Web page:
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Friday, July 02, 2004

Into the Gulag 

Who knew? It turns out that some of the terrorists and evildoers we've been holding at Guantanamo actually have names:
Human rights lawyers filed new appeals Friday on behalf of nine detainees at the U.S. naval base at Guantanamo Bay, Cuba, citing this week’s Supreme Court ruling and pressing the government to justify its detention of the terror suspects or let them go.

A federal court was urged to rule that the nine detainees were being unlawfully held at the military prison. They were the first appeals since the Supreme Court’s ruling this week that the prisoners may use U.S. courts to challenge their detentions.

“This is the beginning of trying to enforce precisely what the Supreme Court mandated as a way to obtain justice,” said Jeffrey Fogel, legal director of the New York Center for Constitutional Rights. “The first step is that the government has to respond.”

Appeals were filed on behalf of two British citizens, three French citizens, a German Turk, a Jordanian Palestinian refugee, an Iraqi refugee and a Canadian, Fogel said.

More appeals are expected on behalf of other prisoners. About 600 men from more than 40 countries are being held on suspicion of links to al-Qaida or the fallen Taliban regime of Afghanistan. Most of the detainees have been at the prison for more than 2½ years, with little or no contact with the outside world. Just four have had access to lawyers . . . .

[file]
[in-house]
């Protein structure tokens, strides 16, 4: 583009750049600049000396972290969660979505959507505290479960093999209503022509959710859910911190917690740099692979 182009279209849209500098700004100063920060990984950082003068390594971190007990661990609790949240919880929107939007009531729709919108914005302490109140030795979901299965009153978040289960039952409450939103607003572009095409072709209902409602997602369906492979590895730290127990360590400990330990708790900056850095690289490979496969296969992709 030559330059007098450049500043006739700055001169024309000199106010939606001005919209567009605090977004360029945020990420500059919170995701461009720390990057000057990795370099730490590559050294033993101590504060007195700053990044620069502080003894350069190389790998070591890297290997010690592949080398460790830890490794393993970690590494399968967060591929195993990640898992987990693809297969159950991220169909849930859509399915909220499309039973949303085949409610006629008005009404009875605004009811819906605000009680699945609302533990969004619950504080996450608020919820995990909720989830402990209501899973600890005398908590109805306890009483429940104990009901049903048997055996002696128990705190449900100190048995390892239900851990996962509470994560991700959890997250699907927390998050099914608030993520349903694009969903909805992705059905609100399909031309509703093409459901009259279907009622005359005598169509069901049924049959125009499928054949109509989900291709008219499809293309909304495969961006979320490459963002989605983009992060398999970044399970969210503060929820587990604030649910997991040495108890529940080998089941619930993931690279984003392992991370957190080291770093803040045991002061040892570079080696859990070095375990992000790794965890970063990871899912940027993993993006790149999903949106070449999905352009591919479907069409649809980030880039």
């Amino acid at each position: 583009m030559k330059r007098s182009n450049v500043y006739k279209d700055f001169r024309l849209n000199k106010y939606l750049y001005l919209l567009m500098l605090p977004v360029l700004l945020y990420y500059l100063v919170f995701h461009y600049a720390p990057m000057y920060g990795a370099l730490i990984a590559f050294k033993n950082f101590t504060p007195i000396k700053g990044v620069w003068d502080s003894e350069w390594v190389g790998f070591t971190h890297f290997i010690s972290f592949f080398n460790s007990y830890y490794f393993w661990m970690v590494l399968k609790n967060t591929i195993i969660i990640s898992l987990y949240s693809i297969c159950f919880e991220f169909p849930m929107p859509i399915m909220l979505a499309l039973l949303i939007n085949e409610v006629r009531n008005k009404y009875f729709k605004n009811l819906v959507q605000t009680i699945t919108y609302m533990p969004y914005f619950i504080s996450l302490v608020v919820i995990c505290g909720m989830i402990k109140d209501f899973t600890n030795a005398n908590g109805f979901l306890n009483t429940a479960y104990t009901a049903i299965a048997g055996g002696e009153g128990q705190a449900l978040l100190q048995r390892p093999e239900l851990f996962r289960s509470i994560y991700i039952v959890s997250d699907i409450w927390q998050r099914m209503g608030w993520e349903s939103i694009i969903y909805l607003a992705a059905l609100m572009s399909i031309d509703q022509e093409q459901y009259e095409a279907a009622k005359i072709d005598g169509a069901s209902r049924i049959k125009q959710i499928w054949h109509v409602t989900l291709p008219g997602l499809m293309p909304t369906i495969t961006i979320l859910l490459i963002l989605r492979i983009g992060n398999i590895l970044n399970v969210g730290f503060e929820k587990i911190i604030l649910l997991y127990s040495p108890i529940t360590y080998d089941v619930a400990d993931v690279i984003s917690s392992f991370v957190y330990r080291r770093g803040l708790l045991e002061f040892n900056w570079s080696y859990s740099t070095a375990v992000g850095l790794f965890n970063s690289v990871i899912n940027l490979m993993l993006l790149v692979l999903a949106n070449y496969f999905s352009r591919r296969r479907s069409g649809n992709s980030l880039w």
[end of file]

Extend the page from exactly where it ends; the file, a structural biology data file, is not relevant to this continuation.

The lawyers involved have not been able to meet with any detainees in Cuba, but Fogel said they had authorization from prisoners’ families. He said the detainees are:
  • British citizens Moazzem Begg, who was captured in Pakistan, and Feroz Abbasi.
  • Murat Kurnaz, a Turkish citizen with German residency captured in Pakistan.
  • French citizens Mourad Benchallali, Nizar Sassi and Ridouane Khalid, all captured in Pakistan.
  • Jamil El-Banna, a Jordanian/Palestinian refugee residing in the United Kingdom, captured in Gambia, and Bisher Al-Rawi, an Iraqi refugee residing in the United Kingdom, captured in Gambia.
  • Canadian Omar Khadr, who was 15 years old when captured two years ago in Afghanistan.
SIDEBAR (via Avedon Carol): John Emerson of Seeing the Forest enumerates the civil liberties that have been challenged, weakened, redefined, or eradicated by the current administration, and concludes that George IV is worse than George III:
In the Declaration of Independence, the Constitution, and in American common law, you will read about "star chamber proceedings", "cruel and unusual punishment", the refusal of habeus corpus, "bills of attainder" and the like as the crimes of George III which justified the American revolution. But our present ruler, George the Fourth, doesn't see what the fuss was all about.

P.S.: I keep repeating this, but it remains true. Libertarians who still are considering voting for George Bush are pornographic human units with no redeeming social value.

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